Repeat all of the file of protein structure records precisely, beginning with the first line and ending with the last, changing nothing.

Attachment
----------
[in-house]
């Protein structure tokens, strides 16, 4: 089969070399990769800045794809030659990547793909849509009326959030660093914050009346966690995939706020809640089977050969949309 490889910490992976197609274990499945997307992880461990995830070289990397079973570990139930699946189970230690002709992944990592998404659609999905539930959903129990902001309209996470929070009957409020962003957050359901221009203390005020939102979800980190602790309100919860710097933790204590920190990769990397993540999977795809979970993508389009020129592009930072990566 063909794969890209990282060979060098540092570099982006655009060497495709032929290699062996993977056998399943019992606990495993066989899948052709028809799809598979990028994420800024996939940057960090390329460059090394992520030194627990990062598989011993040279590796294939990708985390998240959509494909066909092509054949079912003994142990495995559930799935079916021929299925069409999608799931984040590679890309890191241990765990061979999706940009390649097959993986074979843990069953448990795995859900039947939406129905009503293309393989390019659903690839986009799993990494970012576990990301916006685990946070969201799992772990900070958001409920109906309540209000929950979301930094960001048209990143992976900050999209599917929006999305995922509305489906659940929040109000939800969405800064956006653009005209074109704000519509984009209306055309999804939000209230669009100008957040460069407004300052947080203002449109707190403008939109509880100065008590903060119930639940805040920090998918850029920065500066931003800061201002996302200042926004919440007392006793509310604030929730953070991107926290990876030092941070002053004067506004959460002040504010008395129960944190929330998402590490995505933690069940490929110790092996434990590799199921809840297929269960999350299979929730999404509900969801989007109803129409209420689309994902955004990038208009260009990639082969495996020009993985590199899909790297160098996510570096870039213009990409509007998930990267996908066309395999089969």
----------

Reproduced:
[in-house]
């Protein structure tokens, strides 16, 4: 089969070399990769800045794809030659990547793909849509009326959030660093914050009346966690995939706020809640089977050969949309 490889910490992976197609274990499945997307992880461990995830070289990397079973570990139930699946189970230690002709992944990592998404659609999905539930959903129990902001309209996470929070009957409020962003957050359901221009203390005020939102979800980190602790309100919860710097933790204590920190990769990397993540999977795809979970993508389009020129592009930072990566 063909794969890209990282060979060098540092570099982006655009060497495709032929290699062996993977056998399943019992606990495993066989899948052709028809799809598979990028994420800024996939940057960090390329460059090394992520030194627990990062598989011993040279590796294939990708985390998240959509494909066909092509054949079912003994142990495995559930799935079916021929299925069409999608799931984040590679890309890191241990765990061979999706940009390649097959993986074979843990069953448990795995859900039947939406129905009503293309393989390019659903690839986009799993990494970012576990990301916006685990946070969201799992772990900070958001409920109906309540209000929950979301930094960001048209990143992976900050999209599917929006999305995922509305489906659940929040109000939800969405800064956006653009005209074109704000519509984009209306055309999804939000209230669009100008957040460069407004300052947080203002449109707190403008939109509880100065008590903060119930639940805040920090998918850029920065500066931003800061201002996302200042926004919440007392006793509310604030929730953070991107926290990876030092941070002053004067506004959460002040504010008395129960944190929330998402590490995505933690069940490929110790092996434990590799199921809840297929269960999350299979929730999404509900969801989007109803129409209420689309994902955004990038208009260009990639082969495996020009993985590199899909790297160098996510570096870039213009990409509007998930990267996908066309395999089969």